1I don't do that either; it's just an example. Of course I couldn't use my own preferred forms of entertainment as examples because they are all noble, enlightening pursuits.

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Re: More proof

"I'd love to help you out son, but you do have to buy a ticket first..."

The odds of winning without having bought a ticket (perhaps finding the winning ticket on the ground or being left one in a will or something) are pretty similar to winning after having bought a ticket.

So...God's mistaken on this one. Much the way he screwed up by making the avocado pit too big.

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Re: More proof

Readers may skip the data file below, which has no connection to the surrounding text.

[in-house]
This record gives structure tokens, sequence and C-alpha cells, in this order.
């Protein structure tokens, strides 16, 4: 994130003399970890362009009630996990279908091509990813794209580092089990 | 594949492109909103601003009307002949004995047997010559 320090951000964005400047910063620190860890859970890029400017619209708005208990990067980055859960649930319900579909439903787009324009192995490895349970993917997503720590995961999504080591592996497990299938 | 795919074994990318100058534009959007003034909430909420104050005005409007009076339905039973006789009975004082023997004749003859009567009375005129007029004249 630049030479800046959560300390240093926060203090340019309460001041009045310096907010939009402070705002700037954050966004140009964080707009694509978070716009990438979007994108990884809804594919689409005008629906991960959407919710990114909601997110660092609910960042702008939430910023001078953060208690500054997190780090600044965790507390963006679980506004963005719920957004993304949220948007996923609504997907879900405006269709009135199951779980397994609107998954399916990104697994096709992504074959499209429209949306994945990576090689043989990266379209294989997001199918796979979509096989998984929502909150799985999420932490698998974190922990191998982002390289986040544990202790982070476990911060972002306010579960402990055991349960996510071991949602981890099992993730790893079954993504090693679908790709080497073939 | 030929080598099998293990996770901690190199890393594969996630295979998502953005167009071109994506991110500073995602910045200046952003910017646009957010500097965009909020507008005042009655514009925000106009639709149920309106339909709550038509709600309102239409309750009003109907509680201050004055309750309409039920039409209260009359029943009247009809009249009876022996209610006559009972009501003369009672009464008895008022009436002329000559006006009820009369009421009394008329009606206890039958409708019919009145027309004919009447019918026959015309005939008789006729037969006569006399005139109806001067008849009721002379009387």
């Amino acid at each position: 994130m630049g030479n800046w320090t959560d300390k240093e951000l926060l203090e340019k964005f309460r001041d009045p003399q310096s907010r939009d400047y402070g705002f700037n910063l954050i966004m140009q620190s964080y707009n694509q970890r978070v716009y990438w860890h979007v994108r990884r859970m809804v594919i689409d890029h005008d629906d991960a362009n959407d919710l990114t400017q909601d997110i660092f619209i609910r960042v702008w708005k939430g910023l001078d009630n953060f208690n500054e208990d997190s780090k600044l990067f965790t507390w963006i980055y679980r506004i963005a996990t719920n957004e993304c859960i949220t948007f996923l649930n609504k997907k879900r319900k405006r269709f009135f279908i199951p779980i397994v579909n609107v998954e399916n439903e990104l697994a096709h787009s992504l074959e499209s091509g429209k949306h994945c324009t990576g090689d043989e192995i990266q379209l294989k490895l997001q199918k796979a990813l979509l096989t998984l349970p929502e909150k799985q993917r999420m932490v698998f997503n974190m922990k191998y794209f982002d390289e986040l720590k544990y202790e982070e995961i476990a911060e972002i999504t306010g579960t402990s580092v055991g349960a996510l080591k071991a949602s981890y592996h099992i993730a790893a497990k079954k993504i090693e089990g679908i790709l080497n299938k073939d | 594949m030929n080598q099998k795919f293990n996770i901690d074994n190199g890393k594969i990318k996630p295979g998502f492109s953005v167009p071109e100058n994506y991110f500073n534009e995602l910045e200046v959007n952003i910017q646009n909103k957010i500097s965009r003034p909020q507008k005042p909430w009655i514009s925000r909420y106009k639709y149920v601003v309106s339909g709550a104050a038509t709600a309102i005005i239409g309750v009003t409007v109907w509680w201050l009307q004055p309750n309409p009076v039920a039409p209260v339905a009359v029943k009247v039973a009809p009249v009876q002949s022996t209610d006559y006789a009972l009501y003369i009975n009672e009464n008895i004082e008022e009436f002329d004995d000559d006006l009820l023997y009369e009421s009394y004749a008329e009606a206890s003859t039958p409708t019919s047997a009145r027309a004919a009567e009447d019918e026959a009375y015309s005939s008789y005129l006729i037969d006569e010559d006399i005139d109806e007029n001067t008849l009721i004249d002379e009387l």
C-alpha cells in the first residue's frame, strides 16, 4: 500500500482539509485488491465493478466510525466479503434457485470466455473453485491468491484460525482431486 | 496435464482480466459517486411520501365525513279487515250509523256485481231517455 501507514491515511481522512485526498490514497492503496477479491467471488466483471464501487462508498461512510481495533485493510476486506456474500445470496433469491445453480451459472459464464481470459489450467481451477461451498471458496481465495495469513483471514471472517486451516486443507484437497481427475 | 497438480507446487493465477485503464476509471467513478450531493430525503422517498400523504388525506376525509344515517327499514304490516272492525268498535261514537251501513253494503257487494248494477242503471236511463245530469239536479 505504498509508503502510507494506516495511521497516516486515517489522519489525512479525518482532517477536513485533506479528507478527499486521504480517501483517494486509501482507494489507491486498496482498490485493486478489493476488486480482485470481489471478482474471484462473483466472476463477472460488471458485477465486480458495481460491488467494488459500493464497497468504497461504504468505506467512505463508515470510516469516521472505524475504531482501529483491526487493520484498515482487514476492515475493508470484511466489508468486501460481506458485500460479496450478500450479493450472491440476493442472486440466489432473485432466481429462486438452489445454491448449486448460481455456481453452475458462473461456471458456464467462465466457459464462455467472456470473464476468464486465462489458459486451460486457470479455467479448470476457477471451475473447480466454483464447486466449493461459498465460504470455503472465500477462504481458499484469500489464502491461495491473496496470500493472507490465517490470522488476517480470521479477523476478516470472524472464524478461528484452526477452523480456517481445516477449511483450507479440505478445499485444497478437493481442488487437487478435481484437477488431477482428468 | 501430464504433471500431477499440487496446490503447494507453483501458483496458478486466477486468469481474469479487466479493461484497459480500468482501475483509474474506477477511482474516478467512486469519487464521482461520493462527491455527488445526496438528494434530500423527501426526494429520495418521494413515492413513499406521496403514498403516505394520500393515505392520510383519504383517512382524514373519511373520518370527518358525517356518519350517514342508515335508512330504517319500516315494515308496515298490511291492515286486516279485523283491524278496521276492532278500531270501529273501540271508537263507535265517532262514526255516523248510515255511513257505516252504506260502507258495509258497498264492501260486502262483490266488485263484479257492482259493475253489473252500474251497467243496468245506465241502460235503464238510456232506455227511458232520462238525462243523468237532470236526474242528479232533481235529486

The Texas schools are supported by the Lottery.

Not only is the Legislature bad at maths, but apparently they want the all kids to share the dream.

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Re: More proof

"The odds of winning without having bought a ticket (perhaps finding the winning ticket on the ground or being left one in a will or something) are pretty similar to winning after having bought a ticket."

No, it's a world of difference. 0 in X, for any nonzero X, is always zero. 1 in X may be infinitesimally small, but it's still not zero. An infinitesimally small chance is always preferable to no chance at all.

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What ever happened to "employees and family members may not participate"?

I thought it was S.O.P. that employees of companies that offered sweepstakes, prizes, and so forth were ineligible to win such prizes, precisely to avoid such corruption.